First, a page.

Why no component is an island in complete video systems

Camera-based functions and applications are becoming more and more prevalent in today’s modern society. New products and applications are being launched at an ever-faster pace. At the same time, traditional non-camera products are being transformed into version 2.0 simply by adding camera and video functionality. Just take a look around and you will notice products with cameras in all conceivable places, and products that previously carried no camera now sport at least one, if not multiple cameras. Some obvious examples of where cameras are prevalent are in cars, surveillance applications, drones and wearable cameras such as bodycams.

System wide-calibration and fine tuning are crucial for perfect video quality.

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The three main stages of a video pipeline

What many of the manufacturers of these new applications are experiencing is that a complete video system is a complex and difficult domain to master. A video pipeline system typically contains many different components, each complex in its own right. Explore the three main stages of a video pipeline to learn why no component should be treated as island if you want to achieve optimal video quality.

Stage 1: Analog

The first stage is in the analog domain, namely the lens system. Different lenses have different properties. For instance, a wide-angle lens performs completely differently in many aspects (other than the obvious focal length) than a zoom lens. Different lenses from different manufacturers behave very differently with regards to aberrations, distortions and similar phenomena. One cause of complexity is that today’s products normally also carry not just one but multiple cameras for different purposes. It is not uncommon to find up to five cameras on a standard smartphone today. Image stabilization is sometimes also applied at this stage using optical image stabilization (OIS).

Stage 2: Digital image processing

The second stage is in the digital image processing domain, or the Image Signal Processing (ISP) domain. This is after light has passed through the lens system, hit the image sensor and been converted into the digital domain via an A/D converter. This stage contains many low-layer functions, such as demosaicking, denoising and blur correction, 3A, white balancing, color enhancements and tone mapping stages, lens distortion correction, and much more. These functions contribute to creating, correcting and perfecting a single frame, but a video consists of many frames per second (FPS) (in extreme cases, up to 960 FPS in today’s smartphones). to perfect a video, more processing is needed. Much of this processing takes place in the third stage.

Stage 3: Computer cluster

The third stage is the compute cluster, which contains different processing units with various degrees of compute power, each optimized for its specific usage. The modern compute clusters usually offer one or multiple CPUs for general computations and GPUs for graphical processing along with Digital Signal Processors (DSPs) and Neural Processing Units (NPUs) for machine learning and AI computations. This is the stage where video enhancement applications are taken to a higher level. Examples of applications include video stabilization, object identification, smooth transitions between cameras in a multi-camera solution, facial recognition and object tracking.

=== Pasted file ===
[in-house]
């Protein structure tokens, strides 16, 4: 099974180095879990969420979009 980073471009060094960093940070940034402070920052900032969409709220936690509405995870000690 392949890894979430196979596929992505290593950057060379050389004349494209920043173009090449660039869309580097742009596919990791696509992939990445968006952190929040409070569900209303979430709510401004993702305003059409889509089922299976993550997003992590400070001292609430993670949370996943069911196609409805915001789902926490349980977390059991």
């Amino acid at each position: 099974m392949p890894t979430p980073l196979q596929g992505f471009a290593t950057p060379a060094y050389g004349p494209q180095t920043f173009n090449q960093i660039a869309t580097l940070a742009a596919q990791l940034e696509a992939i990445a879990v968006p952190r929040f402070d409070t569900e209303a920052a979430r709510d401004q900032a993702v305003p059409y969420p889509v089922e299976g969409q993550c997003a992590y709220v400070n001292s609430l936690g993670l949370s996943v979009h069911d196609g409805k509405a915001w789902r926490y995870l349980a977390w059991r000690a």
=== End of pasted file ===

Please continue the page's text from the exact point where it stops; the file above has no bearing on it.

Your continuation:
Each component in a camera pipeline cannot be treated as an individual island.

Problems with relying solely on configuration of each component in isolation

Many manufacturers of camera products learn that, to optimize the entire camera pipeline, each stage must be considered, both individually and in relation to the overall system, and that each stage may affect the overall quality of the solution. For instance, if you replace an apparently simple component such as a gyroscope, the characteristics of this new component may be altered. As a result, the overall characteristics of the entire system and the overall video quality will likely be degraded unless a new system-wide calibration and optimization is performed.

What is required for optimal video quality

In addition to selecting the best available components, an optimal system must also be calibrated and optimized as a whole system, not solely as isolated components. This means that you cannot rely only on the performance of each component, regardless how good their specifications are. Instead, you need to also consider tuning and calibration of the entire system.

Don’t get stuck on a component island – unlock your full video quality potential with video pipeline calibration, optimization and tuning on a system-wide basis. At Imint, we have long-standing experience working with a wide range of different video components and execution environments. Don’t hesitate to get in touch with us and discuss your challenges with our video quality experts. For inspiration, insights and best practices for the next generation of video enhancement, enter your email address below and subscribe to our newsletter.